1) This was NOT a “down year” for quarterbacks. The Lehigh Valley has been blessed with some awesome signal callers, especially in the last decade. Liberty, Whitehall, Wilson, Nazareth and a couple other schools have had multiple quarterbacks excel and move on to play at the collegiate level. With no clear “player of the year” coming into 2013, many fans thought the skill level of quarterbacks would suffer this fall. On the contrary, I saw a different type of QB quite often. Players like Doug Erney (Liberty), Jeff Charles (Whitehall), Travis Edmond (Southern Lehigh) and Justin Albert (Nazareth) were just some of the quarterbacks who grew into the area’s best in their positions. While they didn’t necessarily put up dominating rushing yards like a Brendan Nosovitch-type of player, the QBs mentioned above would often run to buy time for their receivers to get open. We also saw a slight decrease in the number of interceptions this fall, indicating smart decision-making by local passers this year. Perhaps no quarterback has more of an ‘up-side’ than Parkland’s DeVante Cross. Initially identified more as a rushing-type of back, he began to showcase a cannon of an arm and showed big-time play ability in the team’s district playoff wins over Whitehall and Easton. Most of these names return in 2014, and I’m looking forward to seeing them continue their ascension for the next season.
2) Score one for the “underdogs.” While we had a number of stars coming into this season, some of the players not expected to be in the spotlight are the players that I’ll remember the most. Becahi’s Will Ward, Whitehall’s Ryan Bonshak, Easton’s Cameron Casciole and just about everyone on Catasauqua’s line were some of my favorite players to watch this past season—not for posting gaudy offensive numbers, but for the things they did to set up the big plays. All of these players were forces on solid defensive teams and made key contributions on offense, defense and special teams. You need a key stop, a block or a turnover? These guys were the types of players who made their teams successful in 2013.
3) The Last of the One-Team Colonial League Domination. Over the last twelve seasons or so, we’ve seen one team dominate the Colonial League. First, Wilson was the clear team to beat for seven seasons. Then, Northern Lehigh, Pen Argyl and, most recently, Catasauqua took two-year turns as the clear-cut favorites. Catty was a fun team to watch, and the numbers they posted this season will stand in the record books for years. But with the Rough Riders graduating nearly their entire starting unit, I see a wide-open race for the League title next year. Teams like Palisades and Southern Lehigh took another major stride this year and found themselves in district championship games, with most players on those teams returning. Notre Dame and Northwestern, armed with up-and-coming talent, improved as the season unfolded and will look to increase their win total in ’14. Pen Argyl and Saucon Valley, each led by an outstanding group of coaches, will look to retool and be playoff contenders once again next fall. Northern Lehigh and maybe one other team that struggled this past season will look to shake things up and be much better a year from now.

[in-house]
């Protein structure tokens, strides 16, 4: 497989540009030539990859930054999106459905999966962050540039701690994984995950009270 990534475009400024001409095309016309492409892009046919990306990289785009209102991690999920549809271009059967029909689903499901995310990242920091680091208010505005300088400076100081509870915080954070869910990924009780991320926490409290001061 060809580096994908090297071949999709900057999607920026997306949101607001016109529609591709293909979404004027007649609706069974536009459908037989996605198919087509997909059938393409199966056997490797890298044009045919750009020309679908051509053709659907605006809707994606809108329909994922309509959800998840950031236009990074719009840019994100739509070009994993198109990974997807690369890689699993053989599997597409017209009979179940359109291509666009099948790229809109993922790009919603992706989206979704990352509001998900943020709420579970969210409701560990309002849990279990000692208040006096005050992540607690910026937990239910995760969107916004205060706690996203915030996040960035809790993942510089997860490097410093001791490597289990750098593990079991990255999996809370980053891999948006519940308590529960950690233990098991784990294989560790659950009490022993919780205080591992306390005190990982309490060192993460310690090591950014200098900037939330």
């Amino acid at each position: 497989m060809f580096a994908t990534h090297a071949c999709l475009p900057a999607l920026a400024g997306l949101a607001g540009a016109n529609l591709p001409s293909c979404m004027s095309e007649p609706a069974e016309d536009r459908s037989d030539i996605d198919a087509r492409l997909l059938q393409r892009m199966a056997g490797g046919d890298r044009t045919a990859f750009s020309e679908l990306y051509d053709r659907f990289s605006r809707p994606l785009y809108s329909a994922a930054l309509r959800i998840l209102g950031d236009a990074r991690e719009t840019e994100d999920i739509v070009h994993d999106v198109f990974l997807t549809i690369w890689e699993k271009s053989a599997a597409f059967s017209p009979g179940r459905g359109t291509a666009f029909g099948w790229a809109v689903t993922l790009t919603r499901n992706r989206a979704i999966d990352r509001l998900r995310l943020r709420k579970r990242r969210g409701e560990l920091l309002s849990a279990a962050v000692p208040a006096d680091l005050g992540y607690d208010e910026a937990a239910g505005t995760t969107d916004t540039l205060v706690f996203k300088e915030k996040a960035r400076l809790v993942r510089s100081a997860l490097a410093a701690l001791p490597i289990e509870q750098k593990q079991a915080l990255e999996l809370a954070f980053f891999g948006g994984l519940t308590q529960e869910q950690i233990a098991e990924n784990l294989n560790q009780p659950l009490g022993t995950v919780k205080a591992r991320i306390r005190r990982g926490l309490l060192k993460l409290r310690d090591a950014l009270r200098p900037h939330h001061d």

4) The End of the LVC as we knew it. Regardless of whether or not the new “super-league” will keep the Lehigh Valley Conference name, there will be significant changes for 2014. There will no longer be non-conference games that coaches loved to use as a barometer to see how their team would stack up against squads from outside the area. This was the last season in which everyone in the conference will play each other. I know, in the near future, we’re going to have battles over the scheduling of games. Despite the league officers’ best efforts, it will be impossible to avoid conflicts over the crossover scheduling. For example, if Parkland ties Easton at season’s end, and one team had a more challenging schedule than the other, you know people from the “wronged” school will be unhappy. Teams that have to travel later in the year will feel slighted by other teams who made their long-distance travels during longer, warmer days earlier in the season. And good luck trying to figure out who will be the league champion with so many different variables at play. Eventually, things will work themselves out and the majority of teams will benefit thanks to the new conference. In the short term, it’s going to be an interesting 2014 school year, to say the least.
What are your memories from the past high school football season? Which players stuck out in your mind, and which teams will rise to glory next season? Post your comments on our blog and enjoy debating your points of view.
I have a ton of respect for the Philadelphia Eagles beat writers. From the time I covered the team on a regular basis to the times where we are fortunate to have them on our “RCN SportsTalk” show, they always provide valuable insights on the team and on the NFL. They don’t buy in to starting wild or ridiculous rumors to try to sell their papers, nor do they start controversies just to put themselves in the news. They base their stories and opinions on solid facts and, whether you agree with their commentaries or not, they’re always thought-provoking, using logic and reliable gut instinct.
It is with this in mind that I mention comments raised by the Morning Call’s Eagles beat writer Nick Fierro on last week’s “SportsTalk” show…